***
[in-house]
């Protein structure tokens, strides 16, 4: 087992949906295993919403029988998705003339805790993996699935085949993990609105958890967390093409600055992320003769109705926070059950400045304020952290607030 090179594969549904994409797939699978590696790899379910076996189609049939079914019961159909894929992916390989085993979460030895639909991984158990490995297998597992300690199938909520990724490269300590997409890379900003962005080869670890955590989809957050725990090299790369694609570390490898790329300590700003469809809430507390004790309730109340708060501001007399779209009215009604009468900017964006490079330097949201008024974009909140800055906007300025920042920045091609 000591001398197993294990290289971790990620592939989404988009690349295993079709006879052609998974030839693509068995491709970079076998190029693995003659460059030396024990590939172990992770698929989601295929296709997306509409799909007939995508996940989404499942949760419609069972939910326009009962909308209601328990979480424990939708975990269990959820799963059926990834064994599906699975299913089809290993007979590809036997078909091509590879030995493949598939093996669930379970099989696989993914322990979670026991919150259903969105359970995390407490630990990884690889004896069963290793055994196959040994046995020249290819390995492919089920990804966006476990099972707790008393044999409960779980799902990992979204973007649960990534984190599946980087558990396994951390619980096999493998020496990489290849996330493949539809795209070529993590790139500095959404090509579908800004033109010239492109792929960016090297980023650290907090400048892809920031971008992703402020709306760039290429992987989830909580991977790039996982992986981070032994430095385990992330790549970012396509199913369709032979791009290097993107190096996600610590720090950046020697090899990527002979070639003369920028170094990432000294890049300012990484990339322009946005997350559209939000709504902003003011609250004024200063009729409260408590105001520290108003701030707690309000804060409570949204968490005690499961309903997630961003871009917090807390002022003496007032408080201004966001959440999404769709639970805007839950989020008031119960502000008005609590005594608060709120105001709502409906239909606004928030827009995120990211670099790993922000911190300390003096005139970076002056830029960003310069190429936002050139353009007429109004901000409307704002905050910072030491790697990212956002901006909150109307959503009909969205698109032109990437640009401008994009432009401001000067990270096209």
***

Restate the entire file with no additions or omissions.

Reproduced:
[in-house]
């Protein structure tokens, strides 16, 4: 087992949906295993919403029988998705003339805790993996699935085949993990609105958890967390093409600055992320003769109705926070059950400045304020952290607030 090179594969549904994409797939699978590696790899379910076996189609049939079914019961159909894929992916390989085993979460030895639909991984158990490995297998597992300690199938909520990724490269300590997409890379900003962005080869670890955590989809957050725990090299790369694609570390490898790329300590700003469809809430507390004790309730109340708060501001007399779209009215009604009468900017964006490079330097949201008024974009909140800055906007300025920042920045091609 000591001398197993294990290289971790990620592939989404988009690349295993079709006879052609998974030839693509068995491709970079076998190029693995003659460059030396024990590939172990992770698929989601295929296709997306509409799909007939995508996940989404499942949760419609069972939910326009009962909308209601328990979480424990939708975990269990959820799963059926990834064994599906699975299913089809290993007979590809036997078909091509590879030995493949598939093996669930379970099989696989993914322990979670026991919150259903969105359970995390407490630990990884690889004896069963290793055994196959040994046995020249290819390995492919089920990804966006476990099972707790008393044999409960779980799902990992979204973007649960990534984190599946980087558990396994951390619980096999493998020496990489290849996330493949539809795209070529993590790139500095959404090509579908800004033109010239492109792929960016090297980023650290907090400048892809920031971008992703402020709306760039290429992987989830909580991977790039996982992986981070032994430095385990992330790549970012396509199913369709032979791009290097993107190096996600610590720090950046020697090899990527002979070639003369920028170094990432000294890049300012990484990339322009946005997350559209939000709504902003003011609250004024200063009729409260408590105001520290108003701030707690309000804060409570949204968490005690499961309903997630961003871009917090807390002022003496007032408080201004966001959440999404769709639970805007839950989020008031119960502000008005609590005594608060709120105001709502409906239909606004928030827009995120990211670099790993922000911190300390003096005139970076002056830029960003310069190429936002050139353009007429109004901000409307704002905050910072030491790697990212956002901006909150109307959503009909969205698109032109990437640009401008994009432009401001000067990270096209």